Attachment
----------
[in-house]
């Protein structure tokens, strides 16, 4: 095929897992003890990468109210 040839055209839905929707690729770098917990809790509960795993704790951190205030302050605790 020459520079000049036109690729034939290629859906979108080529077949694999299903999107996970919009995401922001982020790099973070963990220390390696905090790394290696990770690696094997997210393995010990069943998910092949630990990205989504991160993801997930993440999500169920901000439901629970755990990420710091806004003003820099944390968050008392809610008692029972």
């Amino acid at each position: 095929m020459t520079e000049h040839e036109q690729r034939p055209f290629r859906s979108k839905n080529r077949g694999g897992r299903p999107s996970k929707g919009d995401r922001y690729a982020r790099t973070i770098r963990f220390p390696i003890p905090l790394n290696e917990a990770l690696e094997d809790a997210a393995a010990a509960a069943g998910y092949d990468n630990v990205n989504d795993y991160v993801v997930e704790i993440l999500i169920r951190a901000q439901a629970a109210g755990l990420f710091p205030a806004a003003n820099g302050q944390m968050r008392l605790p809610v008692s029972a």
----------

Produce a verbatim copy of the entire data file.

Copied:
[in-house]
């Protein structure tokens, strides 16, 4: 095929897992003890990468109210 040839055209839905929707690729770098917990809790509960795993704790951190205030302050605790 020459520079000049036109690729034939290629859906979108080529077949694999299903999107996970919009995401922001982020790099973070963990220390390696905090790394290696990770690696094997997210393995010990069943998910092949630990990205989504991160993801997930993440999500169920901000439901629970755990990420710091806004003003820099944390968050008392809610008692029972």
């Amino acid at each position: 095929m020459t520079e000049h040839e036109q690729r034939p055209f290629r859906s979108k839905n080529r077949g694999g897992r299903p999107s996970k929707g919009d995401r922001y690729a982020r790099t973070i770098r963990f220390p390696i003890p905090l790394n290696e917990a990770l690696e094997d809790a997210a393995a010990a509960a069943g998910y092949d990468n630990v990205n989504d795993y991160v993801v997930e704790i993440l999500i169920r951190a901000q439901a629970a109210g755990l990420f710091p205030a806004a003003n820099g302050q944390m968050r008392l605790p809610v008692s029972a």